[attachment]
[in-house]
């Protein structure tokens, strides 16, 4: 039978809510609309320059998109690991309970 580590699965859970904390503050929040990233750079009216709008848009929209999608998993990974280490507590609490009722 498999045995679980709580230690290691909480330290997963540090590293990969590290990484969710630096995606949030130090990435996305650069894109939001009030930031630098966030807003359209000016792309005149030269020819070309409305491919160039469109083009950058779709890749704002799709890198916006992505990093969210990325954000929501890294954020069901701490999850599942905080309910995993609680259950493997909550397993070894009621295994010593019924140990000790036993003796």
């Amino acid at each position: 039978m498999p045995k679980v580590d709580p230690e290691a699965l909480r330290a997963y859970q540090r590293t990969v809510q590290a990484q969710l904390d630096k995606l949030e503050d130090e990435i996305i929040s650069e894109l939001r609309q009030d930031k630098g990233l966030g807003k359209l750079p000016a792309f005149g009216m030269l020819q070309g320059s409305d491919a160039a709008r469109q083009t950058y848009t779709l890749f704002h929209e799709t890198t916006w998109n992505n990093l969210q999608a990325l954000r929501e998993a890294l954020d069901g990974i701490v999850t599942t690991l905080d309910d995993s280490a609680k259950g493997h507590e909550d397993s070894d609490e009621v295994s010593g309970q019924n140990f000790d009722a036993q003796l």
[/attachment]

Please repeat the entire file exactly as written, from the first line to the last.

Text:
[in-house]
């Protein structure tokens, strides 16, 4: 039978809510609309320059998109690991309970 580590699965859970904390503050929040990233750079009216709008848009929209999608998993990974280490507590609490009722 498999045995679980709580230690290691909480330290997963540090590293990969590290990484969710630096995606949030130090990435996305650069894109939001009030930031630098966030807003359209000016792309005149030269020819070309409305491919160039469109083009950058779709890749704002799709890198916006992505990093969210990325954000929501890294954020069901701490999850599942905080309910995993609680259950493997909550397993070894009621295994010593019924140990000790036993003796």
């Amino acid at each position: 039978m498999p045995k679980v580590d709580p230690e290691a699965l909480r330290a997963y859970q540090r590293t990969v809510q590290a990484q969710l904390d630096k995606l949030e503050d130090e990435i996305i929040s650069e894109l939001r609309q009030d930031k630098g990233l966030g807003k359209l750079p000016a792309f005149g009216m030269l020819q070309g320059s409305d491919a160039a709008r469109q083009t950058y848009t779709l890749f704002h929209e799709t890198t916006w998109n992505n990093l969210q999608a990325l954000r929501e998993a890294l954020d069901g990974i701490v999850t599942t690991l905080d309910d995993s280490a609680k259950g493997h507590e909550d397993s070894d609490e009621v295994s010593g309970q019924n140990f000790d009722a036993q003796l």